Father O’Dwyer was head of St. Stephen’s for 7 years
Glenwood Springs, CO Colorado
“There is no language like the Irish for soothing and quieting.”
– John Milton Synge
On a quest for a fresh start, a 25-year-old Irish priest named David T. O’Dwyer, disembarked in New York from the SS Tucania on Sept. 20, 1903. He was a thin, dark-haired man possessing a physically weak heart and a gentle passion for doing God’s work. He knew that once he reached Denver, his mission in America would become clear.
Father O’Dwyer received his answer a few weeks later when he was assigned to St. Stephen’s Catholic Church in Glenwood Springs. With very little public fanfare, O’Dwyer took the reigns of the church intent on providing the longevity in leadership so badly needed. By December 1903, O’Dwyer had already proven that he could lead without being dictatorial, and that his accessibility would be a guiding hand in building a parish and a community. He grew to love his new home.
O’Dwyer was so enamored with life in the United States that on July 4, 1906, he sponsored a dance and lecture at the Glenwood Springs Opera House on Seventh Street. Patriotic song filled the air. Then O’Dwyer took the stage, delivering a lecture “which fairly bristled with patriotism and loyalty to the starry banner which Americans love so well.” His trials with his illness took the audience back to his experiences in Ireland and then moved them across the ocean to the shores of America. As he recounted his travels westward across the continent in search of health, he “decided to adopt this as his country and spend the remainder of his days on American soil.”
He was true to his word. On April 6, 1909, O’Dwyer became a citizen of the United States of America. His natural ability to communicate beautifully through the spoken word with wit and wisdom made him a beloved citizen of Glenwood Springs. Through St. Stephen’s Catholic Church he sponsored dances and lectures while at the same time ministering to the births, deaths, marriages and troubles of families from Aspen to Grand Valley. And at a time when stories of robberies, prostitution, drunkenness and assaults frequented the Glenwood Springs newspapers, he sought to be a point in Glenwood Springs’ moral compass.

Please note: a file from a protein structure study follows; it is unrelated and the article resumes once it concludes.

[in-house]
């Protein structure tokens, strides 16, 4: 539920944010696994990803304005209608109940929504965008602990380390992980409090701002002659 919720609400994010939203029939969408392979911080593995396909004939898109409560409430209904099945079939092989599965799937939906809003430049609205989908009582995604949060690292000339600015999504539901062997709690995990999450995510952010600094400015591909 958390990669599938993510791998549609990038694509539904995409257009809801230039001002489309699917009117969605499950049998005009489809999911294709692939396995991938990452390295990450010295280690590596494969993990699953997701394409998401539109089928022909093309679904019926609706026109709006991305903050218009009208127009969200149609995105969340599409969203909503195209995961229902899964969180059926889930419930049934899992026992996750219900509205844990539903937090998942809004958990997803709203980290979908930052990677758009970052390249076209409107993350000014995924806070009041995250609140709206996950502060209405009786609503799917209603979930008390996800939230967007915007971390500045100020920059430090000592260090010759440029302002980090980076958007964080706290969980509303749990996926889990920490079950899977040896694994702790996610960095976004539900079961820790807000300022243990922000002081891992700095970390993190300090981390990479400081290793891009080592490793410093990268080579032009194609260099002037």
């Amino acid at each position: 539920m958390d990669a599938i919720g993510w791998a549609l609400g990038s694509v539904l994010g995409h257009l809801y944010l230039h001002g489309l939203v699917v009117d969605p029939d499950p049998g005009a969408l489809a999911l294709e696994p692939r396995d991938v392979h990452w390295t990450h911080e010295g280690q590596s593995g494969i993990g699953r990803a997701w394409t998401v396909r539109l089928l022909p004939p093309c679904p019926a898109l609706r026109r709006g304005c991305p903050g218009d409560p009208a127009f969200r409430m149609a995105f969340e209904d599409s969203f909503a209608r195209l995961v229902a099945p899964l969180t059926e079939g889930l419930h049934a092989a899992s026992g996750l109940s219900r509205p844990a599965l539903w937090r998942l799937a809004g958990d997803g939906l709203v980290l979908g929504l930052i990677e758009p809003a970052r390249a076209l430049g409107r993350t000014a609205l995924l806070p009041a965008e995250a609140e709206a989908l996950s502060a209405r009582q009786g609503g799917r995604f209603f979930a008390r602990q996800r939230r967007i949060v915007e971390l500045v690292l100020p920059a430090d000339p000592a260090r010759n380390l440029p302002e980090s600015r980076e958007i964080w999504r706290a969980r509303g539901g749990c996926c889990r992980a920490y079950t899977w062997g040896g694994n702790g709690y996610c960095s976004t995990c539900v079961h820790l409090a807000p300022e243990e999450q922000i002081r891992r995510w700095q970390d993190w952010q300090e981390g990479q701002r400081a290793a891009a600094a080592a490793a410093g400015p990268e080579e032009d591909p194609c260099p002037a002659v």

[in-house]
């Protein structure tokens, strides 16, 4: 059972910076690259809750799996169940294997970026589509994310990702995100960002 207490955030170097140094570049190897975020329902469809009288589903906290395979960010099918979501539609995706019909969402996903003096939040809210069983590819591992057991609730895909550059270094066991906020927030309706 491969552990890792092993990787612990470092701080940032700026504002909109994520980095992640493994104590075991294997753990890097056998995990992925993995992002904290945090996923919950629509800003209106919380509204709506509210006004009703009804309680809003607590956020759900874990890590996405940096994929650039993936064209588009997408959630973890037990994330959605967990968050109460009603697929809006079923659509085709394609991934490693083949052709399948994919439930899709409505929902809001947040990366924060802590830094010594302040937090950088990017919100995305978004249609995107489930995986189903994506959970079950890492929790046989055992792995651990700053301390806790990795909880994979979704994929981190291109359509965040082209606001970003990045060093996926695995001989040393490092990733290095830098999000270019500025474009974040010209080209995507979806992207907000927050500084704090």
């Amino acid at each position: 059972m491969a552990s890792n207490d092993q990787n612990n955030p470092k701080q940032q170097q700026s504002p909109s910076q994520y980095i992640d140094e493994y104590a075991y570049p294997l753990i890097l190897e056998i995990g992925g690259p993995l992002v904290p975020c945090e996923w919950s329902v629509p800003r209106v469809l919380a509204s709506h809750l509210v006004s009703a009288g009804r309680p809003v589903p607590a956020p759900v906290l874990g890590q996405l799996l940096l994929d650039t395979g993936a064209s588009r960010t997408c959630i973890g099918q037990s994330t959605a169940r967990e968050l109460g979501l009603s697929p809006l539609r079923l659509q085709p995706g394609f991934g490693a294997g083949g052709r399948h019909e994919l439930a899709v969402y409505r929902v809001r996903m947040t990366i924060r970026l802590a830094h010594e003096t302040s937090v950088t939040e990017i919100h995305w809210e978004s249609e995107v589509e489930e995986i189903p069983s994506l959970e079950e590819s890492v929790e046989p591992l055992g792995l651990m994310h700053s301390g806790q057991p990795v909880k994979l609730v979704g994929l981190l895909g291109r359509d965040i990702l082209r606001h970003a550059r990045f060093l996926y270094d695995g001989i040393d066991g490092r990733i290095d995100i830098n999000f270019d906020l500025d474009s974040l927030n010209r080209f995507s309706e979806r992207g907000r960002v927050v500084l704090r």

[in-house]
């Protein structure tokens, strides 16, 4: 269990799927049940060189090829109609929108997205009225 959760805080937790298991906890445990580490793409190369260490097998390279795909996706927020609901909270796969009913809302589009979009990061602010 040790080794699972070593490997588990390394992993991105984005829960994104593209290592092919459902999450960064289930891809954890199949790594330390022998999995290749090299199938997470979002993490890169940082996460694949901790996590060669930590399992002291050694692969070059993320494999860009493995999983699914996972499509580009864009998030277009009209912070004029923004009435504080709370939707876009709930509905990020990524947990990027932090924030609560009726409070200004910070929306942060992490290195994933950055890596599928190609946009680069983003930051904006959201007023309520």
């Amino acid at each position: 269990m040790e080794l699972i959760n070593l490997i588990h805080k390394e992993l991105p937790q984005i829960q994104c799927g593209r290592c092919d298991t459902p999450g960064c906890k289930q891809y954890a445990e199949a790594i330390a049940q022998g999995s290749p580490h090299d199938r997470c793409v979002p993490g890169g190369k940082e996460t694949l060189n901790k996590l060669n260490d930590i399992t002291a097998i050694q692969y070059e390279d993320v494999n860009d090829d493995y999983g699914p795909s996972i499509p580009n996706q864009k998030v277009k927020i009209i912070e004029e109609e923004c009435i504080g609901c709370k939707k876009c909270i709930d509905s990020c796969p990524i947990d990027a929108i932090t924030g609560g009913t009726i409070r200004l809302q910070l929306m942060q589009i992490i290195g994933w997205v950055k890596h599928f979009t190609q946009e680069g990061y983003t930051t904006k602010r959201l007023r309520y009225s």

O’Dwyer, however, could not alter the change that was about to take place in his life. A power struggle between Father Joseph Carrigan of St. Patrick’s Church in Denver, and Denver’s Bishop Matz resulted in a highly publicized court case and appeals to Rome. The result was Father Carrigan’s reassignment to Glenwood’s St. Stephen’s Church. In turn, O’Dwyer was assigned to Carrigan’s St. Patrick’s in 1910.
O’Dwyer calmed the upheaval St. Patrick’s had suffered, becoming a guiding hand in the growth of the parish. In 1928 he was appointed Assistant Chancellor of the Catholic University in Washington, D.C., and was director of the National Shrine of the Immaculate Conception.
His failing heart brought him back to St. Joseph’s Hospital in Denver where he would spend the last three years of his life under medical care. On Oct. 5, 1944, the “gentleman priest” passed away. He was buried in Denver’s Mt. Olivet Cemetery.
Perhaps the best words upon Father O’Dwyer’s passing were found in a eulogy he himself had presented: May Mother Earth rest lightly upon his coffin.
Willa Kane is former archivist of and a current volunteer with the Frontier Historical Society and Museum. “Frontier Diary,” which appears the first Tuesday of every month, is provided to the Post Independent by the museum, 1001 Colorado Ave., Glenwood Springs. Summer hours are 11 a.m. to 4 p.m. Monday through Saturday. For more information, call 945-4448.
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